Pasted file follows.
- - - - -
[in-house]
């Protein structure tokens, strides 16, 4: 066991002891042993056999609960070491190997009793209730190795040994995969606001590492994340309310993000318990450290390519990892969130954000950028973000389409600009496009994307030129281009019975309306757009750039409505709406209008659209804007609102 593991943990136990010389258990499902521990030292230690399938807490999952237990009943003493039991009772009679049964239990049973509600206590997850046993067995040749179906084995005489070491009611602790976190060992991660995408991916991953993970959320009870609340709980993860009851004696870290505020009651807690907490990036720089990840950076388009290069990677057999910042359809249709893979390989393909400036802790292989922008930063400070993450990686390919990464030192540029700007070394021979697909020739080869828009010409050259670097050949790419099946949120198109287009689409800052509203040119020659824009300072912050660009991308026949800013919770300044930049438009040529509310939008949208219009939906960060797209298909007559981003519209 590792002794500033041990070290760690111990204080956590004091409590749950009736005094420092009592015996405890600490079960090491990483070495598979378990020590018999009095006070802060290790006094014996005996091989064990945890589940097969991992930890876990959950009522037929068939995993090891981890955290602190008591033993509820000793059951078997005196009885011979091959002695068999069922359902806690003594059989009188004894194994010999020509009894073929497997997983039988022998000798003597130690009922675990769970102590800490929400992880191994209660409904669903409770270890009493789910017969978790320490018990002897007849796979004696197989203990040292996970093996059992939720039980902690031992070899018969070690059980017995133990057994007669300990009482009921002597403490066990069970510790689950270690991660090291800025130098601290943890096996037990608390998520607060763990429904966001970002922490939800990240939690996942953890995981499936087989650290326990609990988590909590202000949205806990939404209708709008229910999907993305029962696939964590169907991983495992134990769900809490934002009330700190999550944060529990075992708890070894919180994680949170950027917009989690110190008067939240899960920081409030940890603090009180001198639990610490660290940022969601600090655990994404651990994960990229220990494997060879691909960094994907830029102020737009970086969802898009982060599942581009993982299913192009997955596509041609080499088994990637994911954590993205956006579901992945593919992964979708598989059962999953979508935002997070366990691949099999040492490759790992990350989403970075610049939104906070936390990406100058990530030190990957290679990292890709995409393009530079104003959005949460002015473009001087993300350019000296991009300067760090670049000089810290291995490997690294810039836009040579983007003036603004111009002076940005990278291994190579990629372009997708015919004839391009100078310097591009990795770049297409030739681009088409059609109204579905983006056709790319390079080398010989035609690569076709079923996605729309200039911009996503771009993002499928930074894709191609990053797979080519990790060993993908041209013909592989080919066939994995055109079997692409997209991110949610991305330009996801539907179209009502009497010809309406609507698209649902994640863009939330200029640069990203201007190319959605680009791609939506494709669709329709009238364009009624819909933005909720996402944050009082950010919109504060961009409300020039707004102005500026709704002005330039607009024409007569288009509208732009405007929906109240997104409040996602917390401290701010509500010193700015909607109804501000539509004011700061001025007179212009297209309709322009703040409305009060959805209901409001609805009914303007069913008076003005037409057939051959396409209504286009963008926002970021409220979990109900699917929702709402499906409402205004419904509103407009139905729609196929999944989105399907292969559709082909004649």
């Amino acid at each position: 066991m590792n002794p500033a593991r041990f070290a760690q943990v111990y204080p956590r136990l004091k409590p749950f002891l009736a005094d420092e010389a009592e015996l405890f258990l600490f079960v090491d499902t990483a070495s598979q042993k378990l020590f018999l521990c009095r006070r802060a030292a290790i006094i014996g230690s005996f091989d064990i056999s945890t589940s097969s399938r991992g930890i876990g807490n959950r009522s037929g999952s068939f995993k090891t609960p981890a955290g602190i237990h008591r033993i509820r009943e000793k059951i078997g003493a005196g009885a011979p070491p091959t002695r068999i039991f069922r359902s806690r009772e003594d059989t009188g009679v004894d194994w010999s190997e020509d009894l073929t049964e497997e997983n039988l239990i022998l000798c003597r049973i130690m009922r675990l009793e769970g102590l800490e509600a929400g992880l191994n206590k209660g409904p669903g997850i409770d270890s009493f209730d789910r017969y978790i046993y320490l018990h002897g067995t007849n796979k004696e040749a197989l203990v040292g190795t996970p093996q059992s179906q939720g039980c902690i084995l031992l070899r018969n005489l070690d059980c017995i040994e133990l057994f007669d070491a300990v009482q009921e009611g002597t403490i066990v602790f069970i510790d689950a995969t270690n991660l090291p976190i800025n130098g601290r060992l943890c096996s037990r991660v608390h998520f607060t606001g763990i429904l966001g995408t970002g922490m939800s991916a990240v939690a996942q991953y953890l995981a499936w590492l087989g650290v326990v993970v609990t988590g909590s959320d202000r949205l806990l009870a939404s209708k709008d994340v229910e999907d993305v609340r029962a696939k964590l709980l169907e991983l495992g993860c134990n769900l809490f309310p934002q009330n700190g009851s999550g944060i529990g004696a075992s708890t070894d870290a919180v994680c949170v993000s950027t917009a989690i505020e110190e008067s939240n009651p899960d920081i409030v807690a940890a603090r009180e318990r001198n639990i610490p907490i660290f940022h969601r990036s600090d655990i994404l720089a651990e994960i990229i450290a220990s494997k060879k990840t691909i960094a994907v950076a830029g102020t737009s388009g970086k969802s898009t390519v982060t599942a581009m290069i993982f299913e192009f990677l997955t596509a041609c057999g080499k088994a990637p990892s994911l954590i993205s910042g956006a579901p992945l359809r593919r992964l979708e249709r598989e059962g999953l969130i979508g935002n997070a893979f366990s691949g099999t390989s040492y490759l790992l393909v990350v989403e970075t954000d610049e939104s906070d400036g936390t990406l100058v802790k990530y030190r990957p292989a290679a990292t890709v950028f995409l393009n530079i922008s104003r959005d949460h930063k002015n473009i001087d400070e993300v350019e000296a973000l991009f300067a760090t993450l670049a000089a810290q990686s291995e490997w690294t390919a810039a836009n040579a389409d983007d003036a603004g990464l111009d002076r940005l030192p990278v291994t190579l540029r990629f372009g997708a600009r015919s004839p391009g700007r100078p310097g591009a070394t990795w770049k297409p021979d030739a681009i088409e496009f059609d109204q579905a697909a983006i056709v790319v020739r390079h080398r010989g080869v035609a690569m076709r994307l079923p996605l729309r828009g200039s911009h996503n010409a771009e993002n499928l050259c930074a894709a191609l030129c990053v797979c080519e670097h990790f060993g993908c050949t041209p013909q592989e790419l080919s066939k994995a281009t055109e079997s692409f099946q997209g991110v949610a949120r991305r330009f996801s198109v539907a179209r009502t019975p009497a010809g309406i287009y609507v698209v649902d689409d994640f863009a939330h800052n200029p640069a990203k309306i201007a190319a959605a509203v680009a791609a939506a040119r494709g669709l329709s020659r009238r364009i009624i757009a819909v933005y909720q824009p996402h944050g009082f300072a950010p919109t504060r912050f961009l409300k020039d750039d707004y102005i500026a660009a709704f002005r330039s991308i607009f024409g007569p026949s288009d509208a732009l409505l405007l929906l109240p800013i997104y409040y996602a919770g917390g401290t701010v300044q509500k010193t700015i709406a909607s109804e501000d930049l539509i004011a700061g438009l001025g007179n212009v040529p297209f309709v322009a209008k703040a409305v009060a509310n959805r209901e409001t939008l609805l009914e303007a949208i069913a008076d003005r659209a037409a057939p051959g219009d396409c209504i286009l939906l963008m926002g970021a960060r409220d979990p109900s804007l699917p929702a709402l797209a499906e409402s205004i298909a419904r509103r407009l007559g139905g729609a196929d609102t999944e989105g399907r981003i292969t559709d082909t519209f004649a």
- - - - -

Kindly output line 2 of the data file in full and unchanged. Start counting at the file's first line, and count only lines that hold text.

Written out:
């Protein structure tokens, strides 16, 4: 066991002891042993056999609960070491190997009793209730190795040994995969606001590492994340309310993000318990450290390519990892969130954000950028973000389409600009496009994307030129281009019975309306757009750039409505709406209008659209804007609102 593991943990136990010389258990499902521990030292230690399938807490999952237990009943003493039991009772009679049964239990049973509600206590997850046993067995040749179906084995005489070491009611602790976190060992991660995408991916991953993970959320009870609340709980993860009851004696870290505020009651807690907490990036720089990840950076388009290069990677057999910042359809249709893979390989393909400036802790292989922008930063400070993450990686390919990464030192540029700007070394021979697909020739080869828009010409050259670097050949790419099946949120198109287009689409800052509203040119020659824009300072912050660009991308026949800013919770300044930049438009040529509310939008949208219009939906960060797209298909007559981003519209 590792002794500033041990070290760690111990204080956590004091409590749950009736005094420092009592015996405890600490079960090491990483070495598979378990020590018999009095006070802060290790006094014996005996091989064990945890589940097969991992930890876990959950009522037929068939995993090891981890955290602190008591033993509820000793059951078997005196009885011979091959002695068999069922359902806690003594059989009188004894194994010999020509009894073929497997997983039988022998000798003597130690009922675990769970102590800490929400992880191994209660409904669903409770270890009493789910017969978790320490018990002897007849796979004696197989203990040292996970093996059992939720039980902690031992070899018969070690059980017995133990057994007669300990009482009921002597403490066990069970510790689950270690991660090291800025130098601290943890096996037990608390998520607060763990429904966001970002922490939800990240939690996942953890995981499936087989650290326990609990988590909590202000949205806990939404209708709008229910999907993305029962696939964590169907991983495992134990769900809490934002009330700190999550944060529990075992708890070894919180994680949170950027917009989690110190008067939240899960920081409030940890603090009180001198639990610490660290940022969601600090655990994404651990994960990229220990494997060879691909960094994907830029102020737009970086969802898009982060599942581009993982299913192009997955596509041609080499088994990637994911954590993205956006579901992945593919992964979708598989059962999953979508935002997070366990691949099999040492490759790992990350989403970075610049939104906070936390990406100058990530030190990957290679990292890709995409393009530079104003959005949460002015473009001087993300350019000296991009300067760090670049000089810290291995490997690294810039836009040579983007003036603004111009002076940005990278291994190579990629372009997708015919004839391009100078310097591009990795770049297409030739681009088409059609109204579905983006056709790319390079080398010989035609690569076709079923996605729309200039911009996503771009993002499928930074894709191609990053797979080519990790060993993908041209013909592989080919066939994995055109079997692409997209991110949610991305330009996801539907179209009502009497010809309406609507698209649902994640863009939330200029640069990203201007190319959605680009791609939506494709669709329709009238364009009624819909933005909720996402944050009082950010919109504060961009409300020039707004102005500026709704002005330039607009024409007569288009509208732009405007929906109240997104409040996602917390401290701010509500010193700015909607109804501000539509004011700061001025007179212009297209309709322009703040409305009060959805209901409001609805009914303007069913008076003005037409057939051959396409209504286009963008926002970021409220979990109900699917929702709402499906409402205004419904509103407009139905729609196929999944989105399907292969559709082909004649």